Of course, a single class session spent with our online tutorial on broderie anglaise is not enough for students to master this white-on-white embroidery technique, but mastery is not the goal. When students sit down with needle and thread, they will begin to understand the remarkable amount of work that went into embroidered garments, which were created by hand. Students can engage in this laborious practice while learning that it resulted in everyday, washable wear and not cherished finery. This hands-on experience can provide valuable context for a course in 19th century literature or art, increasing students’ appreciation of classroom texts, while also developing their understanding of historical gender roles, industrialization, the cotton industry or changing values and practices related to laundering. 

Images of hair art in various shapes (circles and flowers).
Hair work by participants in Crafting Communities Hair Art Workshops. July 2020 to February 2021. (Submitted)

My own first efforts at broderie anglaise and hair art were promising in terms of intellectual engagement but less successful in terms of actual output—as was the case for others who joined me in these crafting adventures. Some participants in our workshops ended up with a single embroidered eyelet hole or a clump of loopy synthetic hair. In our unaccustomed hands, the materials needed to embroider and loop hair were unwieldy, and not all of our results can be described as successes. But what we gained was an experiential engagement with 19th century material culture, one that offered a change from our usual approaches of reading, looking and writing. At the same time, crafting together helped us build community across distances when we met and shared our crafting successes and failures through webcams. Crafting in the classroom can have similar results, with the additional advantage of making course materials more accessible by offering multiple modalities for learning.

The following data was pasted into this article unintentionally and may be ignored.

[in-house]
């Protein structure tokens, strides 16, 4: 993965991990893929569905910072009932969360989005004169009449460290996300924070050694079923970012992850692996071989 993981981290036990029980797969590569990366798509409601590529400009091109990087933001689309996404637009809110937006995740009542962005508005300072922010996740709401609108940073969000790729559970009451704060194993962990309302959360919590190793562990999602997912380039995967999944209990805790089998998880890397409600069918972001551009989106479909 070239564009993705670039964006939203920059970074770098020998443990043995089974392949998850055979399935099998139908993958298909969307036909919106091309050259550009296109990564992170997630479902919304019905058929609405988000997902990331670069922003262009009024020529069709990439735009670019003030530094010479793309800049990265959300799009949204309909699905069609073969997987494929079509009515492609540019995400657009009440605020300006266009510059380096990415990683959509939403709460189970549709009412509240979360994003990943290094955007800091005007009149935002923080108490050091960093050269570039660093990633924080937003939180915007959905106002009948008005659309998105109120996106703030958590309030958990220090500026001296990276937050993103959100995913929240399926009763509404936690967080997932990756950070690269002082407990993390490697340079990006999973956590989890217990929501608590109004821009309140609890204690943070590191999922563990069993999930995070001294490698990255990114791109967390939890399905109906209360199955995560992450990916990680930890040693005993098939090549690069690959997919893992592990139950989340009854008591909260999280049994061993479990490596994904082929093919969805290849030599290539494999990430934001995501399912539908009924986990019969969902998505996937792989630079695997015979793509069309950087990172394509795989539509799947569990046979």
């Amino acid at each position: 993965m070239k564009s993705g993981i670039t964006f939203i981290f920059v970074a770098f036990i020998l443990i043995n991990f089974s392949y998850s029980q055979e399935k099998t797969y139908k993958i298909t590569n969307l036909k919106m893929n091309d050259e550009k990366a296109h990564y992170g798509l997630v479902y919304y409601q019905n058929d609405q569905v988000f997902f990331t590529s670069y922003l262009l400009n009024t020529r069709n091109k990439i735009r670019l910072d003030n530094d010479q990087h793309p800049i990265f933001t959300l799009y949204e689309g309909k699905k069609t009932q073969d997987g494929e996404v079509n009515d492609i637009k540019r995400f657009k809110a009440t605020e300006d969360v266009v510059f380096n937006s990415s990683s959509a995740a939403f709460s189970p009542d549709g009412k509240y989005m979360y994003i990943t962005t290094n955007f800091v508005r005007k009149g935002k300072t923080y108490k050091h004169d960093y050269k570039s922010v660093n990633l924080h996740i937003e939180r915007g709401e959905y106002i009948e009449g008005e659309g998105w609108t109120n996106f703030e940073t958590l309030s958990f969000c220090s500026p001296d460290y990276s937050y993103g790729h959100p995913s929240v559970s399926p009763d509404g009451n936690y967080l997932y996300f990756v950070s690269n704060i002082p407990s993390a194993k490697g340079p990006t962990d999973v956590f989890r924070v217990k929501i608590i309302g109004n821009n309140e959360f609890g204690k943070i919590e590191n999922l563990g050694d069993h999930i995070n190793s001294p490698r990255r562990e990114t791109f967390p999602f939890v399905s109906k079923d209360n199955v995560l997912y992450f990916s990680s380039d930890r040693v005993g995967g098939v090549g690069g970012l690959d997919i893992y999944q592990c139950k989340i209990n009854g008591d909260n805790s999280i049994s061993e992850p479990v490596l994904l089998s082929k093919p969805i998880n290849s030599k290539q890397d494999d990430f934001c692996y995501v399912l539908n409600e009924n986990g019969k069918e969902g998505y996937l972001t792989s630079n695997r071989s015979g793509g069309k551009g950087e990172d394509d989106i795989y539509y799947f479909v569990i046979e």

With the first year of the Crafting Communities project behind us, my colleagues and I are now working to expand our resources by creating lesson plans for humanities classrooms that incorporate crafting. Once again, we have a team of talented research assistants, including three Augustana students, who are helping create and pilot lesson plans, resources and assignments that will be accessible online. I invite you to visit the Crafting Communities website to try out our crafting tutorials, engage with other resources housed at the site and learn for yourself through the art of making.

A photo of Andrea Korda in front of a colourful background.Crafting Communities is a collaboration between Andrea Korda, Mary Elizabeth Leighton and Vanessa Warne, and is supported by the Social Sciences and Humanities Research Council of Canada, the Victorian Studies Association of Western Canada and the universities of Alberta, Manitoba and Victoria. To learn more about the project, read our full Crafting Communities blog series at JVC Online, from which this article was adapted.